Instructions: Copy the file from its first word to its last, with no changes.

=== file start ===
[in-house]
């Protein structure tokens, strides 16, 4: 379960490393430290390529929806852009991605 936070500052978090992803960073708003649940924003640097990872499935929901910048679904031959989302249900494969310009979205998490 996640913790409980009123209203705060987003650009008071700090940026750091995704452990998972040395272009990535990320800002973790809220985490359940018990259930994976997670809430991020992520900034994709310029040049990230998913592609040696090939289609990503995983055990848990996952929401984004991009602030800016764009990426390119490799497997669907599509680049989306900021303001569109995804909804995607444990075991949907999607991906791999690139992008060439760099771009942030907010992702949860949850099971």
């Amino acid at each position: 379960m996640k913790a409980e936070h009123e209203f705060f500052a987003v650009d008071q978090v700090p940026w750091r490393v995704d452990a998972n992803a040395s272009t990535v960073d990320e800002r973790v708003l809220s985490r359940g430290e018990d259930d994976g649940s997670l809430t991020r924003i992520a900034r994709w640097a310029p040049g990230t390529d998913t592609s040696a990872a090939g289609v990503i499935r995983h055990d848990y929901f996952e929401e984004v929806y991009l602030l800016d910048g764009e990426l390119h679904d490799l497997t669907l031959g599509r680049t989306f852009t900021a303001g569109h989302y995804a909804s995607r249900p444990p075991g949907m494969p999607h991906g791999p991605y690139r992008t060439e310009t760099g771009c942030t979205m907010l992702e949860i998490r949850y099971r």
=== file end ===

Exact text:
[in-house]
């Protein structure tokens, strides 16, 4: 379960490393430290390529929806852009991605 936070500052978090992803960073708003649940924003640097990872499935929901910048679904031959989302249900494969310009979205998490 996640913790409980009123209203705060987003650009008071700090940026750091995704452990998972040395272009990535990320800002973790809220985490359940018990259930994976997670809430991020992520900034994709310029040049990230998913592609040696090939289609990503995983055990848990996952929401984004991009602030800016764009990426390119490799497997669907599509680049989306900021303001569109995804909804995607444990075991949907999607991906791999690139992008060439760099771009942030907010992702949860949850099971």
């Amino acid at each position: 379960m996640k913790a409980e936070h009123e209203f705060f500052a987003v650009d008071q978090v700090p940026w750091r490393v995704d452990a998972n992803a040395s272009t990535v960073d990320e800002r973790v708003l809220s985490r359940g430290e018990d259930d994976g649940s997670l809430t991020r924003i992520a900034r994709w640097a310029p040049g990230t390529d998913t592609s040696a990872a090939g289609v990503i499935r995983h055990d848990y929901f996952e929401e984004v929806y991009l602030l800016d910048g764009e990426l390119h679904d490799l497997t669907l031959g599509r680049t989306f852009t900021a303001g569109h989302y995804a909804s995607r249900p444990p075991g949907m494969p999607h991906g791999p991605y690139r992008t060439e310009t760099g771009c942030t979205m907010l992702e949860i998490r949850y099971r």